Wednesday, September 7, 2011

Who Would Jesus Petition?

Mega church pastor Mark Driscoll tweeted a Washington Times article explaining that religious folk are upset that none of their clergy will be involved in New York City's 9/11 tenth anniversary memorial ceremony. They are outraged that clergy and prayer won't be part of the planned events.

I used to be one of those people who would jump on the band wagon, get all huffy, get my panties in a twist and sign the petition to get Mayor Bloomberg to invite clergy to the memorial to pray.

Not anymore. And I want to invite my fellow Christians to consider another way. First of all, I understand the reasoning behind getting all huffy--I used to spout it seamlessly. I won't even go so far as to say that I'm sure it is the wrong course of action and that it isn't what Jesus would do. But I will say that I am personally convinced that it is wrong, and that it isn't what Jesus would do. I hate to get so basic and cliche, but as Christians, that is one thing we kind of signed on for, to try and--imperfectly to be sure--do things the way Jesus would do them.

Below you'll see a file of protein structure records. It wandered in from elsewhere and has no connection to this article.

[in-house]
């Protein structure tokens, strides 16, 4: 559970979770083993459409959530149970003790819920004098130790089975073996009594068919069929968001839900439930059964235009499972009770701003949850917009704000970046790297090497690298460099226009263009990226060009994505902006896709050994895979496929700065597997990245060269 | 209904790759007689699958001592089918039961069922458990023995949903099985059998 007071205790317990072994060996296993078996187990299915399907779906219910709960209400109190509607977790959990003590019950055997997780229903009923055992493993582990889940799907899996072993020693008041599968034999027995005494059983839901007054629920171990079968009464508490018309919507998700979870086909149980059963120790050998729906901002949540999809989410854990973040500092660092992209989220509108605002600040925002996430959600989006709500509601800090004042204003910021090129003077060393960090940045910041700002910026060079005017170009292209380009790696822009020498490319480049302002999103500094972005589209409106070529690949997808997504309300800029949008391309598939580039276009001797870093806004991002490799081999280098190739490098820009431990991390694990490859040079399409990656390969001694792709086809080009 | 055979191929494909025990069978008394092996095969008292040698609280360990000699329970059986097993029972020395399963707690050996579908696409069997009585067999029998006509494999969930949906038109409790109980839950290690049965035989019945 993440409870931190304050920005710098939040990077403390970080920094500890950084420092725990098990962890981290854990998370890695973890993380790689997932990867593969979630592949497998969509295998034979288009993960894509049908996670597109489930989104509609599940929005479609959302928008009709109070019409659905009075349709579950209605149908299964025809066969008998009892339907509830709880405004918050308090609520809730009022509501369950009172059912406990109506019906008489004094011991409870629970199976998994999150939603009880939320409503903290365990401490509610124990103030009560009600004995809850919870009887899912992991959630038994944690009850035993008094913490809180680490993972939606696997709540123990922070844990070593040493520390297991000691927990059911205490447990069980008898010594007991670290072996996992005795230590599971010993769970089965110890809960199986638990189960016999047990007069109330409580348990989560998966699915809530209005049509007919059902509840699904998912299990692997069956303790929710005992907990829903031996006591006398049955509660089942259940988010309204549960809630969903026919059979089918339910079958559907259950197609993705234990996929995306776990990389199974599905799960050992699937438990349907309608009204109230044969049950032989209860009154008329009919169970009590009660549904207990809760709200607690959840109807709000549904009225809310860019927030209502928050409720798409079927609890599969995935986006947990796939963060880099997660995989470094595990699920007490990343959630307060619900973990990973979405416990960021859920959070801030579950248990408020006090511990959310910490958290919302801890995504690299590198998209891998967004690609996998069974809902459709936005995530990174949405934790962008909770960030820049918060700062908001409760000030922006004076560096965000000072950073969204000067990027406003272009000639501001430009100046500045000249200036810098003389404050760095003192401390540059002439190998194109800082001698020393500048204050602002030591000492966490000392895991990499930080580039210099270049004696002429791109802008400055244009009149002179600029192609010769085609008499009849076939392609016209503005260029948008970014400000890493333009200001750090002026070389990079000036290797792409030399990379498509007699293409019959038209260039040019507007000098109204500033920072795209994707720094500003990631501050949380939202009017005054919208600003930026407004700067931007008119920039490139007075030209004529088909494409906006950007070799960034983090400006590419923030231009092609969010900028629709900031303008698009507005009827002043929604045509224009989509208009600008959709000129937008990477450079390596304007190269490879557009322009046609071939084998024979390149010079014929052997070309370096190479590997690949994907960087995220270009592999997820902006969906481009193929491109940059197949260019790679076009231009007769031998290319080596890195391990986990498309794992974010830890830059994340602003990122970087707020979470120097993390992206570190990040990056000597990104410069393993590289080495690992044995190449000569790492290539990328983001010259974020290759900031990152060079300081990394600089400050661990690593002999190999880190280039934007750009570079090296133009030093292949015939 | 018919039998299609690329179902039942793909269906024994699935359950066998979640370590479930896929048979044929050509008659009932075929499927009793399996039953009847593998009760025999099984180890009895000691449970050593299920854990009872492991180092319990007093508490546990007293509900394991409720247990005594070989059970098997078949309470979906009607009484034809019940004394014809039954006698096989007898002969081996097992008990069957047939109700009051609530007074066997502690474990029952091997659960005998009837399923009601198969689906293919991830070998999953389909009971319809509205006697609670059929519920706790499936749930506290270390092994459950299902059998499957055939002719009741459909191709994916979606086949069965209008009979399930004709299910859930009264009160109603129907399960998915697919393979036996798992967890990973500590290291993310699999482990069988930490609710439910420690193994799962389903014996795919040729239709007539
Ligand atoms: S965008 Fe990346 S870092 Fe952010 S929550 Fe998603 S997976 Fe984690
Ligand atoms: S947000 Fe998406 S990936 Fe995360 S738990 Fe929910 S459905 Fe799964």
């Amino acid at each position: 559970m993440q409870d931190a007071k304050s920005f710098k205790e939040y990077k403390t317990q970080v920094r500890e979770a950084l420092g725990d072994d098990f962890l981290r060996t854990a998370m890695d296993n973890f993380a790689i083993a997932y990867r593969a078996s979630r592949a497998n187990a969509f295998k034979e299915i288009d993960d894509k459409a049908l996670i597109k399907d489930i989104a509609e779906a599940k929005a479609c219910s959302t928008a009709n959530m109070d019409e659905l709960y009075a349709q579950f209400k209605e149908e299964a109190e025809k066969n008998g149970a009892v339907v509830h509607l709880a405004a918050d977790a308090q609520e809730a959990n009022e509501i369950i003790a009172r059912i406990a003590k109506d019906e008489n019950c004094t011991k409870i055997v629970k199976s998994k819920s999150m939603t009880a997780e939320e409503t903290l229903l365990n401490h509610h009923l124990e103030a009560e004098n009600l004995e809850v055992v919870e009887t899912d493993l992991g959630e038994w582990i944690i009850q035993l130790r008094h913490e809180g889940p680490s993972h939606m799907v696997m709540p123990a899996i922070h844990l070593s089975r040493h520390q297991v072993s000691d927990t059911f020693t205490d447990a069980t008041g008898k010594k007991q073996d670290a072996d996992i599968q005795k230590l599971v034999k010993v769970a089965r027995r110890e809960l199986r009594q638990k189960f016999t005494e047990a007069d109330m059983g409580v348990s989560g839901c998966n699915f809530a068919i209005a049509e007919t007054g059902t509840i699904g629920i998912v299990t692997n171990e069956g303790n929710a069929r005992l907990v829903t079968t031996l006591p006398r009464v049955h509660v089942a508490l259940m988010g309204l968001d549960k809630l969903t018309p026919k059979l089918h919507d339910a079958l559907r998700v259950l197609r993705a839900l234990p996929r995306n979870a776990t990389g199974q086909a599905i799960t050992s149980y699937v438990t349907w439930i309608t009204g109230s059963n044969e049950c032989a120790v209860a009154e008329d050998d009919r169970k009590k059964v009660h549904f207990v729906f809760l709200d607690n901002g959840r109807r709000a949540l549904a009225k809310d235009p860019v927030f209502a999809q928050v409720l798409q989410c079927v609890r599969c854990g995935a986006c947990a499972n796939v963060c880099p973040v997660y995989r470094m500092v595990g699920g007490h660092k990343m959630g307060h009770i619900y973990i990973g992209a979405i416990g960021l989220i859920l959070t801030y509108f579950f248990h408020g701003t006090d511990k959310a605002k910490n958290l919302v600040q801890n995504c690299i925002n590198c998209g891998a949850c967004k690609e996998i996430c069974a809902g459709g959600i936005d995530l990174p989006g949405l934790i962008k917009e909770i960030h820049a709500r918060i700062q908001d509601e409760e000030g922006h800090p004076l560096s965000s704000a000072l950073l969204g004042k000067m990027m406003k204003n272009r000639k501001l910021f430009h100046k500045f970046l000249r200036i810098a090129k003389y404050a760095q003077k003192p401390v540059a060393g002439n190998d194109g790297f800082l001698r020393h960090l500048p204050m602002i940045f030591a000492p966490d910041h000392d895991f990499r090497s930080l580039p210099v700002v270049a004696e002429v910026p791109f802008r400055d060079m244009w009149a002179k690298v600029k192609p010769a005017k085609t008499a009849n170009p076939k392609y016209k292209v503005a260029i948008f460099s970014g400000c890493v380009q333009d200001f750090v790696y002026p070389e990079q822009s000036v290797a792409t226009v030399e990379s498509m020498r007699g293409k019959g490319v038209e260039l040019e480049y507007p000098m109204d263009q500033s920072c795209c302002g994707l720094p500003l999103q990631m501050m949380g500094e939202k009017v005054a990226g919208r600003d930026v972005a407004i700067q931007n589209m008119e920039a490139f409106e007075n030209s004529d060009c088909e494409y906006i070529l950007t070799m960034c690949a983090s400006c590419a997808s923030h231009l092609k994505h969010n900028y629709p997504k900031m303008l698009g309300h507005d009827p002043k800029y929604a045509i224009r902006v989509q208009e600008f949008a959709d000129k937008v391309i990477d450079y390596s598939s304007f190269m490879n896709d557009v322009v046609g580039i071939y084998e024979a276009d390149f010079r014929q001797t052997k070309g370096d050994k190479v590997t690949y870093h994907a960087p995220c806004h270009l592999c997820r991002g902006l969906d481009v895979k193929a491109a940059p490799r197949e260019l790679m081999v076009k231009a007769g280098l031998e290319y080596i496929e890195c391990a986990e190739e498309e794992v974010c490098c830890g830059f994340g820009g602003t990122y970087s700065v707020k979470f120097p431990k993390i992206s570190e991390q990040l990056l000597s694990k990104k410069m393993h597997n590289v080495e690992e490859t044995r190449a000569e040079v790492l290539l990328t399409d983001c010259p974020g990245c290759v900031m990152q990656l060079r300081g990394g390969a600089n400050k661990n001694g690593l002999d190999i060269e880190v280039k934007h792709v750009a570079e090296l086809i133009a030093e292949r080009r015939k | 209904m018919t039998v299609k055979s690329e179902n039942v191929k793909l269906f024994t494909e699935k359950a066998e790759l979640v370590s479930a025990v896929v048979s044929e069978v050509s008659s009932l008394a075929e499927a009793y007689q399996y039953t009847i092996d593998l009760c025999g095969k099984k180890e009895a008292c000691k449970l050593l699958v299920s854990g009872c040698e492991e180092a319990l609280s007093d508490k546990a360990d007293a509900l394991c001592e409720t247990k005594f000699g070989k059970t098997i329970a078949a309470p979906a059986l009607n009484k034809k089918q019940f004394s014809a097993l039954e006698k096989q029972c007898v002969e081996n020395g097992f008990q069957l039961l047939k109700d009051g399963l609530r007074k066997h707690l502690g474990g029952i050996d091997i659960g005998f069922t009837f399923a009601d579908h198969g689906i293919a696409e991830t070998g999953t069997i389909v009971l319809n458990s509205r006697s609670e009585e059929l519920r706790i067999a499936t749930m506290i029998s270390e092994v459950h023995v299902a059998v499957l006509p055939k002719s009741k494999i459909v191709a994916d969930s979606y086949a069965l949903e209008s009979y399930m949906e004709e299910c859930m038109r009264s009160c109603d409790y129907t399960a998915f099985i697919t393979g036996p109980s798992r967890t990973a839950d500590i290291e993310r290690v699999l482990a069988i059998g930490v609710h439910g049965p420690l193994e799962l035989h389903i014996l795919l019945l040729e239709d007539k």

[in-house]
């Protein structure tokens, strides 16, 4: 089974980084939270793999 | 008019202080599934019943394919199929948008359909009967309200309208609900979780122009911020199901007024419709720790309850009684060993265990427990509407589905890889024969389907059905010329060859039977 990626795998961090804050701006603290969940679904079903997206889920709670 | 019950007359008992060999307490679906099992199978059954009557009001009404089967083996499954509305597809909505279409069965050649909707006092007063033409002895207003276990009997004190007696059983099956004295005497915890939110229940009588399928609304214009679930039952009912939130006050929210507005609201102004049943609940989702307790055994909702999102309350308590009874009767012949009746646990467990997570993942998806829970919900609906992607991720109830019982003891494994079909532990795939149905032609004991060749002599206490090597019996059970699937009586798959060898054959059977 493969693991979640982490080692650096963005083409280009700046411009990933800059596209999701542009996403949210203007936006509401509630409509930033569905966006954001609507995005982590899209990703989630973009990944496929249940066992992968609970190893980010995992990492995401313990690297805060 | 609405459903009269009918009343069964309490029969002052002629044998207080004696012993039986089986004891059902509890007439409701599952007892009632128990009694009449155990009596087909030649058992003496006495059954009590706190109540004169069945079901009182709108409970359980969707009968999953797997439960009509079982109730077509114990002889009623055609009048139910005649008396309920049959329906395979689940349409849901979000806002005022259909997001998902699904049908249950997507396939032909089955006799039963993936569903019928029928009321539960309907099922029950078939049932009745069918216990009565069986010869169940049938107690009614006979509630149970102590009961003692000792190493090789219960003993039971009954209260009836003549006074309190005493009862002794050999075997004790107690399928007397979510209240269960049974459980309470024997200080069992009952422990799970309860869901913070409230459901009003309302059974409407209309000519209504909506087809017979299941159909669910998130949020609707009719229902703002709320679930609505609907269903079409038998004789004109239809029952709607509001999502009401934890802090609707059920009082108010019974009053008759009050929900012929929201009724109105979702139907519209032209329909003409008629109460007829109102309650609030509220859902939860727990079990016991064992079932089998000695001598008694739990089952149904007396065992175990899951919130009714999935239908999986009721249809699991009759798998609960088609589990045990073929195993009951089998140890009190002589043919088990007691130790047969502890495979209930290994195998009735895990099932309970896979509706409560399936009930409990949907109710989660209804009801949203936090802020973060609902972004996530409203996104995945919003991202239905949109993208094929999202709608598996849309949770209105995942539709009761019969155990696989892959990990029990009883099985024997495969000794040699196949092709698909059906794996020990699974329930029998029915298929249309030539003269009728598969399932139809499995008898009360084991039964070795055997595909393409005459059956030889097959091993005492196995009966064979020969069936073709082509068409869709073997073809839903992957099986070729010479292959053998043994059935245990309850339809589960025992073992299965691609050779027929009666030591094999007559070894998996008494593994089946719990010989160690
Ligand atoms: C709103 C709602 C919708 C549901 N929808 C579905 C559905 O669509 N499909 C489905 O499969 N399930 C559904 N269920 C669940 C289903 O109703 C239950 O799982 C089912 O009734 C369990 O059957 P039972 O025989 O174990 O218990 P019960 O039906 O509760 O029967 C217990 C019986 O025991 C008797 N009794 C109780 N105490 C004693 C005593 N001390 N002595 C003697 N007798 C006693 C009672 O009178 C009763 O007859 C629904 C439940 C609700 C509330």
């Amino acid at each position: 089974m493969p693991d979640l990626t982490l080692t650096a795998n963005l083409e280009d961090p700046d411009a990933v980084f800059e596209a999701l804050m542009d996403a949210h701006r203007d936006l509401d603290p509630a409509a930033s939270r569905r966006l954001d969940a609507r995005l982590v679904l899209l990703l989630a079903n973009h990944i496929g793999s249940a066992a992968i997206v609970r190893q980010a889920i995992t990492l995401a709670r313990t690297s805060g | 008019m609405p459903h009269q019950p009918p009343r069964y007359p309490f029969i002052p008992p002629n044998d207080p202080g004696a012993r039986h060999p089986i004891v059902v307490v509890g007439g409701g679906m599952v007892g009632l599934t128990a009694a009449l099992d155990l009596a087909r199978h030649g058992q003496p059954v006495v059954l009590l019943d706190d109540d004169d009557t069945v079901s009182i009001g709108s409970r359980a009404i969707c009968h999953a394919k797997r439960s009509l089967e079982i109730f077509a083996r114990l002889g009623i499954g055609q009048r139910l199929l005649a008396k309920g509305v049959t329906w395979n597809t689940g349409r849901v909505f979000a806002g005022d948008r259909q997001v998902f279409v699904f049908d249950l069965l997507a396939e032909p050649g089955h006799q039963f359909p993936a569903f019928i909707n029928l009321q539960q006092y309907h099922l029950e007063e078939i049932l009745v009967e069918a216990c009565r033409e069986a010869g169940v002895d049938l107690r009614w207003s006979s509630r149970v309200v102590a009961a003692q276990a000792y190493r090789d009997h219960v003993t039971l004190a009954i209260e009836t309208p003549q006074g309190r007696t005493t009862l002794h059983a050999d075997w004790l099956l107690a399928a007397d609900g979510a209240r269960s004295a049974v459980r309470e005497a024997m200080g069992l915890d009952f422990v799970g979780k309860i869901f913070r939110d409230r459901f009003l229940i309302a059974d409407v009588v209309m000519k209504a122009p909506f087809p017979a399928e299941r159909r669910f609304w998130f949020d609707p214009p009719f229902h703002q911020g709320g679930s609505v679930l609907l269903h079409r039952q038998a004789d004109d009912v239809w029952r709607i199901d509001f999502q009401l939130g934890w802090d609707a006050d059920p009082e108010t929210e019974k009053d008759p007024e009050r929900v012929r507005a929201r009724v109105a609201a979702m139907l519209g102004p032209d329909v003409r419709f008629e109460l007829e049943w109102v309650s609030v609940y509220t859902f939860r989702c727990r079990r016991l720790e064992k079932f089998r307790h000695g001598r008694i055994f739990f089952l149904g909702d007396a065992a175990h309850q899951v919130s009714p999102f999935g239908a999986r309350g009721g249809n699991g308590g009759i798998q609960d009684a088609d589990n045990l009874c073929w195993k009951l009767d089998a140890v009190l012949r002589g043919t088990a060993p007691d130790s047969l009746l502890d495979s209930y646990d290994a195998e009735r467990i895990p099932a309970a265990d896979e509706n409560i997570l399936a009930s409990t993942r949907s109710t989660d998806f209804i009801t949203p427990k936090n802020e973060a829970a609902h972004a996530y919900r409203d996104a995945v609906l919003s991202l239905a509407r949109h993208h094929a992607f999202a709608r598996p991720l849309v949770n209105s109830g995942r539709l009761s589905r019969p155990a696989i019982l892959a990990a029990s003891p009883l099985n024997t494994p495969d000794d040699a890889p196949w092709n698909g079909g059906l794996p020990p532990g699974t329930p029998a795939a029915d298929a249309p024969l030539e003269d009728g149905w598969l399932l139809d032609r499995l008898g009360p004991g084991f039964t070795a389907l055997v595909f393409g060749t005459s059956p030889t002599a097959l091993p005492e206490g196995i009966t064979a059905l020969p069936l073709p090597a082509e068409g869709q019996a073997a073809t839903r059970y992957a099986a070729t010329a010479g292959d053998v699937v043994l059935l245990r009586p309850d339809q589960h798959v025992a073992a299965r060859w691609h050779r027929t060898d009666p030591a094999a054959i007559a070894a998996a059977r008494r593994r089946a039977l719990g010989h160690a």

Follow my line of reasoning and see if you don't disagree:

Jesus pointedly stayed away from politics and the official government stage. The people wanted to make him king, they wanted him to lead the charge against the Roman Empire, and he went out of his way to signify and specify that he wouldn't be doing that. Jesus didn't give us a lot of instruction on how to pray, but when he did, he said things like "keep it short" and "do it in private." Jesus had a big problem with people doing things for show. He didn't like it when people would go to great lengths in public to show others how holy they were. He got pissed about it.

So why would his followers demand the right to show up to a party they weren't invited to so they could do one of the things that Jesus specifically went out of his way to condemn?